THE FOLLOWING STORY IS BASED ON TRUE EVENTS.
Eric Holt didn’t need Bing Crosby crooning, a tree decorated with twinkle lights, or a calendar to tell him it was Christmas Eve.
All the twelve-year alarm control ‘lifer’ had to do was swipe his identification badge to enter the UL central station. Six operators, himself included, filled the room to capacity in order to process the rainbow colors of pending or active alarms that flashed on computer monitors, three at each workstation.
Eric nodded at his supervisor, Kara Scarlett, as he shrugged out of his jacket to hang it up on the row of hooks to the right of the door. He smiled at her attire for the shift, which took advantage of the relaxed holiday dress code. Kara wore sweatpants, Elmo slippers, and a sweatshirt with a snarling bulldog on the front under the words Bite Me.
“Hey, boss. Anything special going on?”
“No,” Kara said. “Just the usual.”
“Right.” Eric took the only empty station across from Kara and next to Colleen, a seasoned operator that had been with the team now for almost three years. The cougar was sucking on a piece of candy between phone calls and sang Christmas carols over and over again.
Eric logged into the SIMS application they used for monitoring on the right and center monitor of his station, while the left computer was reserved for the corporate network. Sliding a headset over his salt and pepper hair that looked like it’d been trimmed by a chainsaw, he carefully positioned the headphone over his left ear so it wouldn’t rub against a larger earring his mother had given to him as a present. He glanced up at the flatscreen television mounted on the wall in the center of the room. Northwest Cable News was covering highlights of the week, including a pair of bombers that’d been sentenced to death.
“Oh you’ve got to be kidding me,” Eric heard the hot blonde, Lizzy, at the station behind him comment into her headset microphone.
He paused at plugging his own headset in to swivel around and peek at the computer monitor she was typing real time comments on to glimpse the words ‘dead body’.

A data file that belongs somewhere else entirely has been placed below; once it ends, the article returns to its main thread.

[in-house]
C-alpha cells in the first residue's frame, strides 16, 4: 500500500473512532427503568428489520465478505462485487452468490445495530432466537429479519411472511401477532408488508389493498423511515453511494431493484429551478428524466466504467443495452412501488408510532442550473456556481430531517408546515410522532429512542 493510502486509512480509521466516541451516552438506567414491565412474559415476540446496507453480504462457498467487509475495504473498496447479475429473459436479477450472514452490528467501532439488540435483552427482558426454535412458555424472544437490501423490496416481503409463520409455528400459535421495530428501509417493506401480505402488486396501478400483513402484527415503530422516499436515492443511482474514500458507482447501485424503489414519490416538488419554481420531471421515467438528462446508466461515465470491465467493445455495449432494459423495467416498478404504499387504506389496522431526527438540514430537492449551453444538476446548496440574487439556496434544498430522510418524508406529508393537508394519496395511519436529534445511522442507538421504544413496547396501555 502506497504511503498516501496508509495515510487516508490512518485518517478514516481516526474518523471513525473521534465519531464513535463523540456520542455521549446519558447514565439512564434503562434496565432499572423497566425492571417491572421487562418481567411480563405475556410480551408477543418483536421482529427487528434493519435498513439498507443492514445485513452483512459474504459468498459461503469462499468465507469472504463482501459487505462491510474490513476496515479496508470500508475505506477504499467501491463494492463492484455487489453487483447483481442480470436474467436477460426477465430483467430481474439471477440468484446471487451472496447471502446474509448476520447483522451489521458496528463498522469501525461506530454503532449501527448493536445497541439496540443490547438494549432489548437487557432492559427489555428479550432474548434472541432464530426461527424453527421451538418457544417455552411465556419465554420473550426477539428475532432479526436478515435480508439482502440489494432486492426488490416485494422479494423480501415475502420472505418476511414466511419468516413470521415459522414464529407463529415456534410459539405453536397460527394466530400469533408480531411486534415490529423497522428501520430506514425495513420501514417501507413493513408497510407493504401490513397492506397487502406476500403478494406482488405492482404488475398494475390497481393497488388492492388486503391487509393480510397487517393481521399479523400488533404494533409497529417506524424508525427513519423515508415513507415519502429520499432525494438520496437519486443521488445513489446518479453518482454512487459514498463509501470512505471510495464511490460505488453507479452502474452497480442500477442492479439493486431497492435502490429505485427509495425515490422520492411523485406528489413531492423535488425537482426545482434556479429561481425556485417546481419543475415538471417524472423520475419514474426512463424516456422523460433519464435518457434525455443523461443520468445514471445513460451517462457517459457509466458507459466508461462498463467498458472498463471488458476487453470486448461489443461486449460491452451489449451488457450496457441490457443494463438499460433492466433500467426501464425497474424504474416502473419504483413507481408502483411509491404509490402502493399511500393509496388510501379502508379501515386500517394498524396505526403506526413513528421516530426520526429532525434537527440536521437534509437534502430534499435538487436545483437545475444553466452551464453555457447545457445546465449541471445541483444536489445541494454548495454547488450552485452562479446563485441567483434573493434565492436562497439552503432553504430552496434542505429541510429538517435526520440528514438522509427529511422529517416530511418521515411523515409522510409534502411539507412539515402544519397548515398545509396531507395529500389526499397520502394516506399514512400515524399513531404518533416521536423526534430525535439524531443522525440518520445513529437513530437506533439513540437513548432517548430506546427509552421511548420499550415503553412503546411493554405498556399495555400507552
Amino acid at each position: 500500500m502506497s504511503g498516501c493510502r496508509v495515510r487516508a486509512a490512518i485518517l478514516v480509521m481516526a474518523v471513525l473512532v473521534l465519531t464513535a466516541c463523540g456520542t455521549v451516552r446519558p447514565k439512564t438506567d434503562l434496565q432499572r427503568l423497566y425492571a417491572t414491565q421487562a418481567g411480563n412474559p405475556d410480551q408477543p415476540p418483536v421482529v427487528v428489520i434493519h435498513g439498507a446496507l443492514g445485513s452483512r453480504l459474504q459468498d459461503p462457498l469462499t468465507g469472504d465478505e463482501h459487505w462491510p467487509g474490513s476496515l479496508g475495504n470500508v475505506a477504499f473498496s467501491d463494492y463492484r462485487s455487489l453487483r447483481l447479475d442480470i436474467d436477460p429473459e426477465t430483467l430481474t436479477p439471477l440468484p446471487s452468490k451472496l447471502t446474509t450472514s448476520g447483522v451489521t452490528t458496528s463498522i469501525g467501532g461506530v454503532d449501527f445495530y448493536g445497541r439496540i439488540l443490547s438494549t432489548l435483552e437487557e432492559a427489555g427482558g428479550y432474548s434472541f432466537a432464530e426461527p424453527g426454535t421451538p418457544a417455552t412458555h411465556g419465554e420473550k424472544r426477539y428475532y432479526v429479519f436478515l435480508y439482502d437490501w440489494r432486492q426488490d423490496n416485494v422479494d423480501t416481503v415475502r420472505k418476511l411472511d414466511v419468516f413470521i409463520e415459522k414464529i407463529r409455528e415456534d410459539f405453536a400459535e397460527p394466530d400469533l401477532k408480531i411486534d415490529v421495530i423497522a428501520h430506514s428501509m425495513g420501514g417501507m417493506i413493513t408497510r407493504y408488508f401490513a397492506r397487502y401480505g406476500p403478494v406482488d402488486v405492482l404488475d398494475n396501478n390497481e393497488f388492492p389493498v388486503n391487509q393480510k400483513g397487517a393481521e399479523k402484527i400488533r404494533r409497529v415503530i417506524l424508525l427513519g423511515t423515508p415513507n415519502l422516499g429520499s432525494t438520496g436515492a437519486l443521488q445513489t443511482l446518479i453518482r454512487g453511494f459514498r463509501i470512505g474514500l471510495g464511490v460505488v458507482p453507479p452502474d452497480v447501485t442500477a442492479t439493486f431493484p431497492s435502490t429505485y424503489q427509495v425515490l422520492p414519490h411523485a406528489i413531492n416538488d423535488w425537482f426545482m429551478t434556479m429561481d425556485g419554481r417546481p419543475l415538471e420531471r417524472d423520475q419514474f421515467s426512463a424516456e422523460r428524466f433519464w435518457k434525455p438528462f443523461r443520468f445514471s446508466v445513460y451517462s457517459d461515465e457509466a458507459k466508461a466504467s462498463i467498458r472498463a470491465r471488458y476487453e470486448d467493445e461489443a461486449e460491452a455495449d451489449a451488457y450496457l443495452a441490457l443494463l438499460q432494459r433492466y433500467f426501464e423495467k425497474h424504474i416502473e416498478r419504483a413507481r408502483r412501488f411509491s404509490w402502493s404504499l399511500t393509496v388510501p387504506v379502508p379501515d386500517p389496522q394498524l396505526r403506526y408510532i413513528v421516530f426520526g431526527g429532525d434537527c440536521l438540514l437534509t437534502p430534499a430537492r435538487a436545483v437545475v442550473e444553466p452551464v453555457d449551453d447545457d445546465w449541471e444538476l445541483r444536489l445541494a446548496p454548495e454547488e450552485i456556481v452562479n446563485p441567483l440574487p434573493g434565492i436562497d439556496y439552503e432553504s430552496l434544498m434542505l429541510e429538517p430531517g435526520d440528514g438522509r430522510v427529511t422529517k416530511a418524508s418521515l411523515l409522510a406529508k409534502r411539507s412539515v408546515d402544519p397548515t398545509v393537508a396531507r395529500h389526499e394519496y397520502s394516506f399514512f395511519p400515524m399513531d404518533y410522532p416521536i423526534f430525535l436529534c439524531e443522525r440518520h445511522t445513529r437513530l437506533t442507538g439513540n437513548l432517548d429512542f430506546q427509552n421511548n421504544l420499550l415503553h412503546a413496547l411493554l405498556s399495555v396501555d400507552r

That sucks, he thought, then turned around to plug into his phone and log in to start taking calls. The incoming call light blinked like a heart monitor machine reading a patient with a heart attack in progress. He pushed the button to find twenty plus clients on hold for help with their alarm systems and it wasn’t even six p.m.
Eric pressed the Available button and took his first call.
“Alarm Control, this is Eric. How can I help you? OK. Fred Meyer South Salem.” His fingers typed the information on the keyboard as if he was breathing fresh air on a tropical beach. “Happy holidays to you too, Tom. Five minute break for the photo electronic fire exit to make sure its secure. Got it. No. Sorry. It’s too late to change your employee door break times for temperature checks tomorrow. Talk to you later.”
Call number two. “Your alarm won’t set. Is the front door closed? Yes. Close that. Good. Keypad still says ‘Not Ready’. OK. Put in the alarm code and press enter twice. The display reads ‘Motion’. You still have balloons hanging up? Yeah. Take those down. Put them in the bathroom or something. Why? They’re blocking the motion sensors.”
At the workstation diagonal from Eric, Max Grove finished chomping on a potato chip, then said, “Hey Eric. I bet I know where you really wanted them to put those balloons.”
Eric gave the fellow sarcastic operator a whimsical smirk.